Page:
On the upside, Stewart-Haas Racing gets both chassis and engines from reigning champion Hendrick Motorsports, which should remain ahead of the curve on NASCAR’s Gen-6. Stewart’s 2011 title laid to rest questions of whether Hendrick was giving SHR lesser stuff, and with two new teammates to draw information from, playing “catch-up” could come more easily. Sponsorship from Bass Pro Shops, Mobil 1 and several smaller deals keeps this team top-tier.
The problem is, there are so many question marks: Stewart’s health, a third new crew chief in four years and a team dynamic with the potential to be explosive. It’s a little like a minefield — one wrong move, and this team goes from potential title contender to struggling. Stewart’s had a little of both the past few years, taking the racing legend full circle. As he turns 43 in May, it’s like he’s a rookie with something to prove all over again.
What the Competition is Saying
Anonymous quotes from crew chiefs, owners and media
Despite age and injury, Tony Stewart is still viewed as the gold standard by his competitors.
“Stewart is probably the most well-rounded driver in the series,” one crew chief says. “Not only has he won races in everything he’s run, but he’s won championships in most of them. He’s a badass. He doesn’t care about anything but winning — even at this stage in his career. … He’s proven that he can win in the Chase format, and if he and Chad Johnston can learn how to make the car work on intermediate racetracks, he’ll give the field a run for the title.”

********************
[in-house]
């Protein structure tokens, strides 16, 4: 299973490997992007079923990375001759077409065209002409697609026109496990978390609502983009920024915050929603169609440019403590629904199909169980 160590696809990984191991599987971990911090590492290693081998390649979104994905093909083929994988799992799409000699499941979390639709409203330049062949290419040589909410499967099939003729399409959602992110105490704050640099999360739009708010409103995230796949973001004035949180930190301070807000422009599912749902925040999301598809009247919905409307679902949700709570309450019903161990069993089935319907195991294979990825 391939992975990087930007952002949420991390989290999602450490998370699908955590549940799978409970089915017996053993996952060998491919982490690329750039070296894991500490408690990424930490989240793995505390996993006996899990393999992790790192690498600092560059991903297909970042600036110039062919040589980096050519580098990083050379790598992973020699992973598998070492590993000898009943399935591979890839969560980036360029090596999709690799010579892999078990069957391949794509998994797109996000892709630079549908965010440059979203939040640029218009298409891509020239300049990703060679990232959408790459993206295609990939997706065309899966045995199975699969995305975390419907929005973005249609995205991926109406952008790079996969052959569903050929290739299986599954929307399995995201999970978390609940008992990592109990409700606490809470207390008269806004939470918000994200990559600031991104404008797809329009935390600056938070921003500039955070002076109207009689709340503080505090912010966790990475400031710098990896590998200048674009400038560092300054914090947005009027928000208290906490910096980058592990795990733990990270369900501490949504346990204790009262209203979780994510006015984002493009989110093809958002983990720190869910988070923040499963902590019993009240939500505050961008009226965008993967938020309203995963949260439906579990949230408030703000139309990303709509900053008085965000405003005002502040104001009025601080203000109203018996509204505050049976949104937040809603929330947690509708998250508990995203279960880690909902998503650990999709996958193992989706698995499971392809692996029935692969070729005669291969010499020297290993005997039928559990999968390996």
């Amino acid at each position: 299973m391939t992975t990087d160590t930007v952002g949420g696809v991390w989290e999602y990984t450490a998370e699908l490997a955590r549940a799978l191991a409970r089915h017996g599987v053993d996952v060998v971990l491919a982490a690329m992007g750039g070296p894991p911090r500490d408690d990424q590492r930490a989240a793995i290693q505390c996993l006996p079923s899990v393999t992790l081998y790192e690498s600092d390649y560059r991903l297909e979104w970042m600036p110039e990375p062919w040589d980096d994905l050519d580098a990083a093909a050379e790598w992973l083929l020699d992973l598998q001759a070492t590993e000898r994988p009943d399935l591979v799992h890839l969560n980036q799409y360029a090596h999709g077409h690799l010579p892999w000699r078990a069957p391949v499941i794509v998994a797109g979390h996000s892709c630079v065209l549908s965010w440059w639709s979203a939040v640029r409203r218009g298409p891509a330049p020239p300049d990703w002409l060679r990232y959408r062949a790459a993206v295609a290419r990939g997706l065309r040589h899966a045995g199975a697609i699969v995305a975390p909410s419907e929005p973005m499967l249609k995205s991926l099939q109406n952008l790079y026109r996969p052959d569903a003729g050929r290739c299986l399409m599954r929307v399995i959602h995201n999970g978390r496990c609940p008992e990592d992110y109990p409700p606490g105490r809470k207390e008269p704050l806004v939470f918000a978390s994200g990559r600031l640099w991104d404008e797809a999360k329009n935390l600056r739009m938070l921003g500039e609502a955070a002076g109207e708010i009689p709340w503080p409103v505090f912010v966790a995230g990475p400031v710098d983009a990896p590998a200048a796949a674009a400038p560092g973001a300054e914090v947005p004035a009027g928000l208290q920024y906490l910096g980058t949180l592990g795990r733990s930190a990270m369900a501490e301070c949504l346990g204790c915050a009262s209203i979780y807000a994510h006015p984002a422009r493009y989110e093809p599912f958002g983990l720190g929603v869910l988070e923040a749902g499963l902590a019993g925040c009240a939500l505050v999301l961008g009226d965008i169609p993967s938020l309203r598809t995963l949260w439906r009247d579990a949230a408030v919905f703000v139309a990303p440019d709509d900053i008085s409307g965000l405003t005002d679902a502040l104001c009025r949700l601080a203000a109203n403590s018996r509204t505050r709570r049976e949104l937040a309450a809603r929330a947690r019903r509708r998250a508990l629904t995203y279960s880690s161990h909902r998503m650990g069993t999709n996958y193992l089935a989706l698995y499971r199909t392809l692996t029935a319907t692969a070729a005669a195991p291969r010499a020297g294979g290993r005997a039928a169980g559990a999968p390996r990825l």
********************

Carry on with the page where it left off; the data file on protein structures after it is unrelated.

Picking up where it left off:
Despite the almost universal respect, there are questions surrounding the three-time Cup champ. “He’s recovering from the broken leg, and that could affect his stamina and may create discomfort while he’s driving,” another crew chief notes. “He’s also had consistency issues with crew chiefs. He is a team owner, and the requirements of running a race team can be a distraction. With the organization increasing to four teams next season — and Kurt Busch coming over against Stewart's wishes — the tension in the shop could be detrimental to his success. Stewart’s temper can get the best of him at times, and that can cause him, and his team, to melt down.”
Looking at Checkers: Truly one of the most versatile drivers in NASCAR, Stewart can win — and has won — on every type of track.
Pretty Solid Pick: He’s still a pied piper on the plate tracks — most notably Daytona, where he had the car to beat in last year’s 500 before it was totaled in someone else’s mess.
Good Sleeper Pick: His track record says a lot. But it does not say “sleeper.”
Runs on Seven Cylinders: Darlington, where Stewart is winless in his Cup Series career.
Insider Tip: Stewart has won a race in each of his 15 years in the Cup Series. Only twice in that time has he been limited to one victory in a season (and that includes 2013, when he sat out 15 races).
No. 14 Stewart-Haas Racing Chevrolet
Sponsors: Bass Pro Shops/Mobil 1
Owner: Tony Stewart
Crew Chief: Chad Johnston
Years with current team: 6
Under contract through: N/A
Best points finish: 1st (2002, ’05, ’11)
Hometown: Columbus, Ind.
Born: May 20, 1971
Photos courtesy of Stewart-Haas Racing